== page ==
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Old 10-13-2018, 11:06 PM
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Default Unexpected finds

Last thing I was expecting to buy at the Knob Creek Machine Gun Shoot today was two revolver holsters. Found a brand new Milt Sparks for a 4" N Frame and a decent Berns-Martin for a 4" K Frame. Walked out with both for $30.00
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Old 10-14-2018, 01:36 AM
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That was a pretty good day at the range. The Sparks is a Hackathorn
Special and the B-M is their Universal Speed Scabbard. Both very
popular models. You did very well. Pennys on the dollar.
By the way, DK is the initials of the maker at Sparks.
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Old 10-14-2018, 02:02 AM
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Originally Posted by crazyphil View Post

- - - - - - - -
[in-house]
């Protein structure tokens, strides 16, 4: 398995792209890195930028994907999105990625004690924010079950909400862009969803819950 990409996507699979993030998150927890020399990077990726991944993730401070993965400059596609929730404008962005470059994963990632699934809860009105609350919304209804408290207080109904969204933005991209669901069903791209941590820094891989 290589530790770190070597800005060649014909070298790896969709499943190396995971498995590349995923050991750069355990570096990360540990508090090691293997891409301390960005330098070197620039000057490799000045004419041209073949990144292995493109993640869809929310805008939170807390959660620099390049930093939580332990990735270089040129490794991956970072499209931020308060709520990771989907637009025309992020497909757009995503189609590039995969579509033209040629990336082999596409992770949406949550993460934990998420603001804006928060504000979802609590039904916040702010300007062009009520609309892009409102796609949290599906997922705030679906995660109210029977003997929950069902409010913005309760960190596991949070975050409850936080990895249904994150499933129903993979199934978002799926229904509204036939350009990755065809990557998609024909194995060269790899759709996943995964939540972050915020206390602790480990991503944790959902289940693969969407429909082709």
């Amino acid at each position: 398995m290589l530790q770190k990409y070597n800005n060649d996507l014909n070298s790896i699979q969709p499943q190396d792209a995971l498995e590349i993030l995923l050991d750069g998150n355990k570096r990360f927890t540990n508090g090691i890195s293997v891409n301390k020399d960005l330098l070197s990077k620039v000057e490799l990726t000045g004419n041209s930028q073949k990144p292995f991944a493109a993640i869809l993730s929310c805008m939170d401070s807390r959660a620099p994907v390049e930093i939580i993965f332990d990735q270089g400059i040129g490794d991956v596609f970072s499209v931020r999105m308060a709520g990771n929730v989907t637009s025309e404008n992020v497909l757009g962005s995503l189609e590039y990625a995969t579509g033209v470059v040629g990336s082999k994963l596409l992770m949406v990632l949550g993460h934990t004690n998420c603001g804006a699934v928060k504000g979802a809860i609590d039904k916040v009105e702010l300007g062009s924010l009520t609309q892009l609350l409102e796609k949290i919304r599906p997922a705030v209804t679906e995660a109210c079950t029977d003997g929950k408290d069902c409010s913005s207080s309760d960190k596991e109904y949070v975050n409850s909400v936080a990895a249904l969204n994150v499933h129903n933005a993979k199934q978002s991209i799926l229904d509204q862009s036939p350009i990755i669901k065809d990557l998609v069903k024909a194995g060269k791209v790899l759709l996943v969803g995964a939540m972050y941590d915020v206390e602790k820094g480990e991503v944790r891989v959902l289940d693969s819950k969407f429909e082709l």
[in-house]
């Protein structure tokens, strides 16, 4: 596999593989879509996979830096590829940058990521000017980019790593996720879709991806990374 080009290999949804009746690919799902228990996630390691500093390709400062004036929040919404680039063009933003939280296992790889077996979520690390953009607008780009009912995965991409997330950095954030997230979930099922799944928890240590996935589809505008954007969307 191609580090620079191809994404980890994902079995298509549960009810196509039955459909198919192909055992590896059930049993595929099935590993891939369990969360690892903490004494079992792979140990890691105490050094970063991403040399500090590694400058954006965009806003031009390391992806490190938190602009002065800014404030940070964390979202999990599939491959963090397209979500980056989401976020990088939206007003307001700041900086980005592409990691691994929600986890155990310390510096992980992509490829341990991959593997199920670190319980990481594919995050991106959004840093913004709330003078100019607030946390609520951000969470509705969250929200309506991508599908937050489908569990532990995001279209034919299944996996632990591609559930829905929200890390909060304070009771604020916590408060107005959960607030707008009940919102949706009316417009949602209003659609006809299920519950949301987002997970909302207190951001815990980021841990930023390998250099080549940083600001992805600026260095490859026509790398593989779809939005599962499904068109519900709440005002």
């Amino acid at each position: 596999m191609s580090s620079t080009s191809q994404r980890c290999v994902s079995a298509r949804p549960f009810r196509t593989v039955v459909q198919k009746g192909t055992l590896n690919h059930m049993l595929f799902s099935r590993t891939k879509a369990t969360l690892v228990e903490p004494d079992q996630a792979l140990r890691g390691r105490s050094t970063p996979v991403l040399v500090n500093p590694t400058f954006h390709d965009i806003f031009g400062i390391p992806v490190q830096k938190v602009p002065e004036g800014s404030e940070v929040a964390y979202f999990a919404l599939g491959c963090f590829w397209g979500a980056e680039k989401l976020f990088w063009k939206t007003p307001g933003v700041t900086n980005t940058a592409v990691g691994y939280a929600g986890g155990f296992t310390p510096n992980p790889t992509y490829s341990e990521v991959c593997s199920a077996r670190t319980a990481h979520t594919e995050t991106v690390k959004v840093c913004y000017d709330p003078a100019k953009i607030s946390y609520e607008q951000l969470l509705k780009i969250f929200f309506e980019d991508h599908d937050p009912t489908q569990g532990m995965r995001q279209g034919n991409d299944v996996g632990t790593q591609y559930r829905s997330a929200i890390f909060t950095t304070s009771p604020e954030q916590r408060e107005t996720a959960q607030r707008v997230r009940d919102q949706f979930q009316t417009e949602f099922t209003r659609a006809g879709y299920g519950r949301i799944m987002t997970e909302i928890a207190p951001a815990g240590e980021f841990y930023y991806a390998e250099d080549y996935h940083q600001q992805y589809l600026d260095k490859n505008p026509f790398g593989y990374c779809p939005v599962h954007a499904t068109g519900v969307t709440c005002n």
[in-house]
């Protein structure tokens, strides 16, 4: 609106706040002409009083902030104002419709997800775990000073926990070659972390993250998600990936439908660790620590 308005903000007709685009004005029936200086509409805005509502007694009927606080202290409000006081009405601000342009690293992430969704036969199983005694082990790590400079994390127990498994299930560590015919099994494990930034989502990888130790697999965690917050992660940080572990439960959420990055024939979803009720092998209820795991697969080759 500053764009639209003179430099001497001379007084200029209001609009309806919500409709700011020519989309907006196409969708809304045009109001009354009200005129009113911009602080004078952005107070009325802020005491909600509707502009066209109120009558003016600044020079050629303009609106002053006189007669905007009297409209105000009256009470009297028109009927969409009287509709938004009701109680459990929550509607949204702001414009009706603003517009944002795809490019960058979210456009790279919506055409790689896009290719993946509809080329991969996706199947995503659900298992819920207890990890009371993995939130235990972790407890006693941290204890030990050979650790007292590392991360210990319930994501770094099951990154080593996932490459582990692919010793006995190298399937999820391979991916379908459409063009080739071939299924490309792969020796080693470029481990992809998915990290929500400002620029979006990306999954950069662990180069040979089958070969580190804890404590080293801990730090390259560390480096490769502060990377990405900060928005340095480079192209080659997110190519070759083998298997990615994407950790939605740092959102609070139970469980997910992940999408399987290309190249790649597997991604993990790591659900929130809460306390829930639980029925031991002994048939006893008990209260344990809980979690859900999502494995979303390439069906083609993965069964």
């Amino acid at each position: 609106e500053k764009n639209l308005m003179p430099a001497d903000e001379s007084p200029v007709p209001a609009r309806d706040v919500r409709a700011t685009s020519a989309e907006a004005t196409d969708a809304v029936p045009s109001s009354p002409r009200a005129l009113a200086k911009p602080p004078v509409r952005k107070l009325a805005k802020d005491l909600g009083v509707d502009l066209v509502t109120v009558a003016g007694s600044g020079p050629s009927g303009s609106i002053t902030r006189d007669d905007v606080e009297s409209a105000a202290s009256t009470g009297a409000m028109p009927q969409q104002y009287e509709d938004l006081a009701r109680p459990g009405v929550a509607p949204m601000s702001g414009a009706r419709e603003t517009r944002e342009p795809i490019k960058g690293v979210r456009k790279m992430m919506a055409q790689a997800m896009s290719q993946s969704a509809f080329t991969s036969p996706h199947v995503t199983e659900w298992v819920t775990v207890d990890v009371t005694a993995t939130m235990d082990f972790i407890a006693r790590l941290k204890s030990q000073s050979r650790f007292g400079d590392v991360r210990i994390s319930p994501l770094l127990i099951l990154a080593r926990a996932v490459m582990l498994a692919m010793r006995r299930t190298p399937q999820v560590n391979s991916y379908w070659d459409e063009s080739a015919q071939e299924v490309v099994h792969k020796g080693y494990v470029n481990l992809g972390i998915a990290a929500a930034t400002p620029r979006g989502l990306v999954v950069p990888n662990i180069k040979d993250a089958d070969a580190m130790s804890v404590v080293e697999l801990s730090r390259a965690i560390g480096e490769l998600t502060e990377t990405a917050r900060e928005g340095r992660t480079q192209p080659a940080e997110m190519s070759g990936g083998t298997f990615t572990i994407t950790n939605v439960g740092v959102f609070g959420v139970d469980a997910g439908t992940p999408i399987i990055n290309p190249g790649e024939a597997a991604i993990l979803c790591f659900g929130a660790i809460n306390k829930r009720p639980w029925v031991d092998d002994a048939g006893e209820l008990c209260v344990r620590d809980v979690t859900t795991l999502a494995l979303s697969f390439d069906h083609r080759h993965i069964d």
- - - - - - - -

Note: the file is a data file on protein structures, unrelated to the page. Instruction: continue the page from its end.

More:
That was a pretty good day at the range. The Sparks is a Hackathorn
Special and the B-M is their Universal Speed Scabbard. Both very
popular models. You did very well. Pennys on the dollar.
By the way, DK is the initials of the maker at Sparks.
Didn't we work through this once before? It was called the Speed holster from the beginning in Calhoun City, and not called the Universal Speed holster until a single brochure from Elberton under the new owner(s). Even then it was still just called the Speed holster in its brochures.

Unexpected finds-1966-elberton-7-jpg

Unexpected finds-1940-ish-calhoun-city-7-jpg

Scabbards were, and are, different things from the B-M. Notably, an article about Brill in '24 called his holsters 'scabbards' as we would also call a Threepersons.